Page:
But that was then and this is now. Weir opened with four birdies in his first five holes of the final round to surge to the top of the leaderboard. He nearly had a hole-in-one at the second, his 6-iron from 195 yards lipping out. He then bogeyed two of his next four to fall back before making the turn.

Three straight pars steadied the veteran from Canada, keeping him within three of Todd's lead at that point, and twice Weir birdied to pull within two. But a 9-foot birdie attempt refused to fall at the par-3 17th, along with a bogey at No. 15, proved too much to overcome with Todd playing mistake-free golf. Weir closed with a 3-under 67 for his fourth straight round in the 60’s.

“Best golf I played in a long time,” he said. “Probably better than the other three days.”

Weir's second-place showing at the Nelson eclipsed his previous best this season, a T-44 at the Masters, and validated all the effort to re-discover his game. For Weir, who was using a one-time top-50 all-time Tour money list exemption this season, his big payday also locked up his card for 2014-2015.

“This has taken a long time and it’s only one week but this week was great and very satisfying,” he said. “I look forward to the rest of the year.”

• • •

3. D.J. FINDS TOP 10: Having played just three other events since finishing T-4 at the WGC-Cadillac Championship in early March, Dustin Johnson had lost the momentum he'd garnered early in the year.

The tie for fourth at Doral was Johnson's fifth top-10 finish in six starts to that point; but scattered entries (Shell Houston Open, Masters, Players Championship) left him with a WD, an MC and a T-33.

Steady improvement this week (69-68-68-66), however, might have shaken the rust off Johnson's game. Sunday he had but one miscue, a double bogey that saw him three-putt after missing the green. It erased an eagle from the previous hole, but Johnson scattered four other birdies in his round to end the week on a positive note.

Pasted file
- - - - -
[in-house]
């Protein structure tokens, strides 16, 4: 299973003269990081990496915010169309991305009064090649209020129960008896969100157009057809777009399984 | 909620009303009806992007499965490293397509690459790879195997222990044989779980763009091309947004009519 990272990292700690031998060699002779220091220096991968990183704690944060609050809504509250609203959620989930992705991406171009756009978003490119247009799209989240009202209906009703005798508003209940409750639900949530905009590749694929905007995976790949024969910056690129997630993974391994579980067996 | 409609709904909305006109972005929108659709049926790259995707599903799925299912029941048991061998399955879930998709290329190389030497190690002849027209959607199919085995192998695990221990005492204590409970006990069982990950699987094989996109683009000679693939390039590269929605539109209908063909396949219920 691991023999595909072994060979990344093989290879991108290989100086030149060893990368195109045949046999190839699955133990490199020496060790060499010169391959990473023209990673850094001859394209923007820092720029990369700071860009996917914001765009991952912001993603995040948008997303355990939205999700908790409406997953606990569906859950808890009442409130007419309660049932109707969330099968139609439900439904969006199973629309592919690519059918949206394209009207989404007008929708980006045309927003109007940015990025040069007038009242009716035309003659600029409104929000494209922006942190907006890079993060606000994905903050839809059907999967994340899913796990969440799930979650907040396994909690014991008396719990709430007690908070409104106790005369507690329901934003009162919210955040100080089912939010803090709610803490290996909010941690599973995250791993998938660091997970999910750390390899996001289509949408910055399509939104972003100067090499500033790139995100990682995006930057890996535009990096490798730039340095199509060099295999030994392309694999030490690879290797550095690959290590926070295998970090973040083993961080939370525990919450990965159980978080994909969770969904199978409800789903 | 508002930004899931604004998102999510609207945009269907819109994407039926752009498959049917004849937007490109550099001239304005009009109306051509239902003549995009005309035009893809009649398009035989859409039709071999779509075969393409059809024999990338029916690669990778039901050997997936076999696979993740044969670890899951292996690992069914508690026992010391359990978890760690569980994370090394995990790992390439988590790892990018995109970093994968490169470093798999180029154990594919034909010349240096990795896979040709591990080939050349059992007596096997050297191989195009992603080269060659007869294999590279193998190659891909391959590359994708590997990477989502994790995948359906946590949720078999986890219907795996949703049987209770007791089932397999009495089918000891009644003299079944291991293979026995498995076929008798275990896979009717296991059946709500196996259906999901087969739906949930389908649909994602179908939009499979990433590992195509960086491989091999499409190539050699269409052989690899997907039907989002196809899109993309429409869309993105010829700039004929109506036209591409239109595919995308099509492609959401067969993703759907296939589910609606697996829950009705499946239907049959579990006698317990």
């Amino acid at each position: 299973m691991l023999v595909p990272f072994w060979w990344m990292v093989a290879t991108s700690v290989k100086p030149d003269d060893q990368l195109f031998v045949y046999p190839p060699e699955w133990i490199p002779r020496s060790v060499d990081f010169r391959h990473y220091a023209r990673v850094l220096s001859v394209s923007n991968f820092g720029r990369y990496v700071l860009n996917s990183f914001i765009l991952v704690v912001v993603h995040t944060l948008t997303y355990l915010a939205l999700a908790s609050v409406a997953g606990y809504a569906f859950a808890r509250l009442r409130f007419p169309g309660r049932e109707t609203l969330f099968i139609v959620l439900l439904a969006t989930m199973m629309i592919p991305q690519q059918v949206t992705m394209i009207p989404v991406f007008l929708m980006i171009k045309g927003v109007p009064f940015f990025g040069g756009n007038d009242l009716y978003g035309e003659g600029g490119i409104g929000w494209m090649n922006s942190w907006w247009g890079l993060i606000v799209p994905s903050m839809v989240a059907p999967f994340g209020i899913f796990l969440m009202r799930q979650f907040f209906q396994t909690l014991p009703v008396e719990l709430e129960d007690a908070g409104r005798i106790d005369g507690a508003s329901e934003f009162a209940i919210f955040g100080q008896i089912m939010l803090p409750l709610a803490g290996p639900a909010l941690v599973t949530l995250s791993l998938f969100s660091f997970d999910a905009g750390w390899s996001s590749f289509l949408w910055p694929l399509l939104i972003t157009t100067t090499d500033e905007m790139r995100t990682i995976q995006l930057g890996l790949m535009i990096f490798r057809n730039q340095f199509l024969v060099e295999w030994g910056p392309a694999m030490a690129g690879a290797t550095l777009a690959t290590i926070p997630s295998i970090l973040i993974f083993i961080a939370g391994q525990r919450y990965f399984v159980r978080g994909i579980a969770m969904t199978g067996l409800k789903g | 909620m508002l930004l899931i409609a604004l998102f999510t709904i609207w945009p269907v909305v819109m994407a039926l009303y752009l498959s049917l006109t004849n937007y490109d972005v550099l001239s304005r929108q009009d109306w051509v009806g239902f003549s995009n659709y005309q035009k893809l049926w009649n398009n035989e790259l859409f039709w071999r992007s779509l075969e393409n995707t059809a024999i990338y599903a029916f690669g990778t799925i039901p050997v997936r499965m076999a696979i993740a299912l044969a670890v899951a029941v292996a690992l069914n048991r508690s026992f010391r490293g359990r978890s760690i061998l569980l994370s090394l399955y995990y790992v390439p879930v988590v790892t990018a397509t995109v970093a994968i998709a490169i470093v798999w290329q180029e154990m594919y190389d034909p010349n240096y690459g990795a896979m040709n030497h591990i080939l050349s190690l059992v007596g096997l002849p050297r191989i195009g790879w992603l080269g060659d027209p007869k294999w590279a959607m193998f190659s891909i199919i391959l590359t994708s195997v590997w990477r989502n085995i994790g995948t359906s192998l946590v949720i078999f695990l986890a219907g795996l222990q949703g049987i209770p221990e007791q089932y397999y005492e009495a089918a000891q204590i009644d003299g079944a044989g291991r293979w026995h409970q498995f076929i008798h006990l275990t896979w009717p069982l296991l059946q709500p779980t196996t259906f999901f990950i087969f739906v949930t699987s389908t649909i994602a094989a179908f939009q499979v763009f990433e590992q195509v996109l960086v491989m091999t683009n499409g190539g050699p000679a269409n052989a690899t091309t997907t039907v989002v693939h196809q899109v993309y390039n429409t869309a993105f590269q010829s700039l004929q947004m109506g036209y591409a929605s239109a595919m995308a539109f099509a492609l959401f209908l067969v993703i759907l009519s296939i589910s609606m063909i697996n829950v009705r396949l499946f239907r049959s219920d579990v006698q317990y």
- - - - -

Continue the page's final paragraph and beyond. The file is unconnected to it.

• • •

4. SCHEFFLER SURVIVES: There's a rivalry brewing in the Scheffler household, what with Callie Scheffler playing for the Texas A&M Aggies and Scottie set to join the Texas Longhorns in the fall.

For now, they're a team – sister caddieing while brother plays as an amateur against the PGA Tour's stars. And Scottie Scheffler rebounded from a tough first round to finish the week 4 under at T-22.

"It gives me a little bit of confidence and now I have some more stuff that I can work on going forward," Scheffler said. ". . . Fine tuning things, each day there was something a little bit wrong with the way I was playing, like Friday was fairways; yesterday I was missing short putts; today my speed was off on the greens; and the first day, I got off to a rough start."

It's quite a way for Scheffler to build on the recent success of winning the Junior Invitational at Sage Valley. And he's headed to the FedEx St. Jude Classic in a few weeks.

"I've got to let everything sink in first, and I really don't know what to say right now," Scheffler said.

Apparently he's spoken to another young phenom in the sport with Longhorns ties. Jordan Spieth brought up the fact that Scheffler could well be just another college student digging in the couch for change despite his success on the course.

"Jordan told me I would be mad when I get down to Austin next year and I don't have any money," Scheffler said, prompting laughs. "I guess I'll be mad then. I'm not too upset right now."

• • •

5. SHORT SHOTS: James Hahn and Boo Weekley shot 70 and 68 respectively to tie for fifth. … Third-round co-leader Louis Oosthuizen shot 74 to finish outside the top 10 and eight shots back, T-11 alongside four others at 6 under. … Brian Harman had the low round of the day, a 65 that lifted him to T-29 at 3 under alongside seven others – including course record holder Keegan Bradley, who closed with 71. … Jordan Spieth had his second round under par of the week, a 68 that got him to T-37 at 2 under.

– Bill Zimmerman contributed